Social entrepreneurship is one of nine elements in Points of Light’s Civic Circle, a framework to help people understand how doing good can come in many forms. (If you haven’t read the Civic Life Today issue on social entrepreneurship, we highly recommend it!)
Social entrepreneurs get to the root causes of today’s issues and work to find innovative solutions. They identify a need that has not been met by traditional structures, research the existing landscape and then lead the charge to solve the issue in a new way.
While social entrepreneurs operate outside of organizations, did you know that they can exist within organizations too? Social “intrapreneurship” has a few definitions, but generally, it is the “Successful adaptation of entrepreneurial attitudes and strategies inside of a bureaucratic organization.”
Think about your own organization – do you know any intrapreneurs? They could be existing leaders at your organization or even highly-engaged volunteers that serve with you. Or maybe you are one yourself. There are many different qualities you might expect from an intrapreneur, but here are a few common ones.
Qualities of Social Intrapreneurs
Social intrapreneurs are passionate about the cause or issue they are supporting. Like any successful social entrepreneur, they take the time to understand the issue they are seeking to address. (By the way, listening and learning about issues before acting on them is another element of Points of Light’s Civic Circle!)
They’re also willing to take risks. They don’t see the status quo or any traditional approaches as limiting to their potential, and they’re comfortable with taking data and their broader lived experiences to try different ways of solving issues.
Social intrapreneurs are resilient and driven, helping them to be more adaptable to adversity. Beyond resiliency though, there is a hopeful optimism they possess. They truly believe change is possible and that they have the passion to make it happen!
Intrapreneurs are also able to understand and work within existing organizational structures, while also seeing opportunities to adapt them in order to foster change. Intrapreneurial talent can be a significant benefit to your organization in moving your mission forward and serving your community. Instead of forcing these individuals into a box, it’s a good idea to cultivate their creative solutions and encourage idea sharing.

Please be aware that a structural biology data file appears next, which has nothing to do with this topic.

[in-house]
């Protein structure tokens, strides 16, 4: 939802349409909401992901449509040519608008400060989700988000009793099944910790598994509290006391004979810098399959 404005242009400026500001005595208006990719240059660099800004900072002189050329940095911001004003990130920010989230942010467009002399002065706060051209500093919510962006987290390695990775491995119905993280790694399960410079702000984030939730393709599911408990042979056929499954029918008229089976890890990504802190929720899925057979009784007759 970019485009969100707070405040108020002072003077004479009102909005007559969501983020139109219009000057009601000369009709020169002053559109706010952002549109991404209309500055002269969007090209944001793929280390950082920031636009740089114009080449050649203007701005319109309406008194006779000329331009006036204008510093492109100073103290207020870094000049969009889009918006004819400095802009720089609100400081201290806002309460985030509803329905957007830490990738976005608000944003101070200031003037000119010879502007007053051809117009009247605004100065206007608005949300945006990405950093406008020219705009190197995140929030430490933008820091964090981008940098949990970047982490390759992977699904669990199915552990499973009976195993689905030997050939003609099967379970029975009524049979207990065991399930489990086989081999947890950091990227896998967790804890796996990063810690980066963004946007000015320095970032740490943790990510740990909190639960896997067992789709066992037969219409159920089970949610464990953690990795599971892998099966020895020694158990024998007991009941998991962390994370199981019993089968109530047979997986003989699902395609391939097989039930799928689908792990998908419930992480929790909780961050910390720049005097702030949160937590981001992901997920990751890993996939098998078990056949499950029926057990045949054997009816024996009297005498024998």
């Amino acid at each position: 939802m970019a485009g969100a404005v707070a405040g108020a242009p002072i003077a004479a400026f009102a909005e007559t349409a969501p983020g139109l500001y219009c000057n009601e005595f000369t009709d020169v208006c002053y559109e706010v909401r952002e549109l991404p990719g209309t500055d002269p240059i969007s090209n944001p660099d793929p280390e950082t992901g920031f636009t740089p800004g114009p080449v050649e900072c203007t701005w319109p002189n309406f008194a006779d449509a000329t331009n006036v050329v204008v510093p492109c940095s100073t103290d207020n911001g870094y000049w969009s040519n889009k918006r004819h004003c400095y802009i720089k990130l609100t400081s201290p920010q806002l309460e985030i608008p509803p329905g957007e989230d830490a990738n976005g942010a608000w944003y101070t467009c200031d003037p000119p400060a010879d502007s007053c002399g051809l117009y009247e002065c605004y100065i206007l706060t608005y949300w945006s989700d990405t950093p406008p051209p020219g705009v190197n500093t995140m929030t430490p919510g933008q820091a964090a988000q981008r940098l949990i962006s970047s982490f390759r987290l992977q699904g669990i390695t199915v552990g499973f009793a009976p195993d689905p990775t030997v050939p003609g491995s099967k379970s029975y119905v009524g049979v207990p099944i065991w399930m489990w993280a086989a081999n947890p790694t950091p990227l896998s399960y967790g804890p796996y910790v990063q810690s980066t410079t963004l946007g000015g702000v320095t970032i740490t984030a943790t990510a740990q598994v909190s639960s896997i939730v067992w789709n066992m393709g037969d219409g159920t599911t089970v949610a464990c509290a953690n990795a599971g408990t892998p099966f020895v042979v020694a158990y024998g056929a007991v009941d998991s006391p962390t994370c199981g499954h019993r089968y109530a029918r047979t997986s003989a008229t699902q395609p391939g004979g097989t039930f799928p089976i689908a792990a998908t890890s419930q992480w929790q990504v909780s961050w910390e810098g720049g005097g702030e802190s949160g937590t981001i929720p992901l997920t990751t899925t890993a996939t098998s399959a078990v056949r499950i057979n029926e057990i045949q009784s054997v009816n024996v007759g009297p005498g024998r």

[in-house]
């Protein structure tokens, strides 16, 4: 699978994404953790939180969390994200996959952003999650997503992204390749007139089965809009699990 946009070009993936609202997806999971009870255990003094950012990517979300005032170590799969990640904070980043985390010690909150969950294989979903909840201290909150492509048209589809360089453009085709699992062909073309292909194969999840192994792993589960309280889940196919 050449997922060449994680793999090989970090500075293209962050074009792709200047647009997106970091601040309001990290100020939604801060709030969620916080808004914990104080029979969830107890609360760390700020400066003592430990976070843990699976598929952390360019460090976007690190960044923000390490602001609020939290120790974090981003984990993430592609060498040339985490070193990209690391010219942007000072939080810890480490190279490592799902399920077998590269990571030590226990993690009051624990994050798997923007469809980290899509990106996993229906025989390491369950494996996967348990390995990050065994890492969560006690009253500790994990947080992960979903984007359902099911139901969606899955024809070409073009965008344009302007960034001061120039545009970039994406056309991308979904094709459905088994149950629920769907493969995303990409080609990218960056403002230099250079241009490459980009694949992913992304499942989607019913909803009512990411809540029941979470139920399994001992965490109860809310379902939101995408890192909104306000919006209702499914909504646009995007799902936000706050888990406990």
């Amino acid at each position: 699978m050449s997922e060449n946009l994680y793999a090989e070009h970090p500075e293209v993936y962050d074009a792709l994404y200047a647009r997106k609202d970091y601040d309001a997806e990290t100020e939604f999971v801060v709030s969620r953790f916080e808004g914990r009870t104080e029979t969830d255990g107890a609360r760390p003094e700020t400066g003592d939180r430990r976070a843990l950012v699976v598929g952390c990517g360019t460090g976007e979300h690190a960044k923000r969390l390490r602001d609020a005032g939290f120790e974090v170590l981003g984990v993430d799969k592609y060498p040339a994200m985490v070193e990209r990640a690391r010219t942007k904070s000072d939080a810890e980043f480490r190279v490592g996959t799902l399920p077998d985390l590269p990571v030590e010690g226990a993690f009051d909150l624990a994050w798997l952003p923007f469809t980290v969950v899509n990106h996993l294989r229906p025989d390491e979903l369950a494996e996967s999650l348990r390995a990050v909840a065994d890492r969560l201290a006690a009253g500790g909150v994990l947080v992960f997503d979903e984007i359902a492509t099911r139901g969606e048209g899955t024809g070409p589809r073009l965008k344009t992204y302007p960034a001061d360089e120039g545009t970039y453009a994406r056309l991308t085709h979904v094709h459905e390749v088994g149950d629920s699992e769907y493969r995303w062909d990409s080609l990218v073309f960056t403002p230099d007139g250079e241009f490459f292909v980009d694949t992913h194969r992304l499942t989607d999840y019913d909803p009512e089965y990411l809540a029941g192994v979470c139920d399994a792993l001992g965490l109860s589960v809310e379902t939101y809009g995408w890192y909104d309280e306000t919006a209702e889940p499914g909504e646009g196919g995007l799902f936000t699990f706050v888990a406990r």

Supporting Your Social Intrapreneurs
If you read through that list of qualities and have one person or a few people in mind, read on for a few ways your organization can help support and cultivate their intrapreneurship (ideas adapted from The Innovators Handbook.)
First, create a culture of learning. This may come as no surprise, but an organizational culture that is unwilling or unable to adapt and learn will likely not be able to support new, entrepreneurial ideas. A culture that values creativity and future thinking will better fit intrapreneurs seeking to create change.
Next, recognize biases. We all have them; no one is exempt. Fostering a culture or system that avoids biases isn’t possible unless you can recognize them in the first place. Three to be particularly aware of:
- Authority bias: Our tendency to attribute greater accuracy to anyone in a higher position. Also known as the HiPPO effect – or the Highest Paid Person’s Opinion.
- Bandwagon bias: Our predisposition to replicate and emulate what others are doing.
- Law of the instrument: Our habit of becoming unquestioningly enamored with a methodology, process or tool. Hence the well-known idiom, “if you have a hammer, everything looks like a nail.”
Finally, try to see innovation as an opportunity, not a requirement. Great ideas can come from anywhere, but they shouldn’t just be more criteria on a job description. Ideas are opportunities and leaders should assume that there is already much untapped potential throughout their organizations. Organizational structures should invite everyone to the innovation table.
What other ways can your organization foster innovation and creativity to support social intrapreneurs? Do you have any particular intrapreneurs who have inspired you? Share with us on Facebook, Instagram, LinkedIn and Twitter!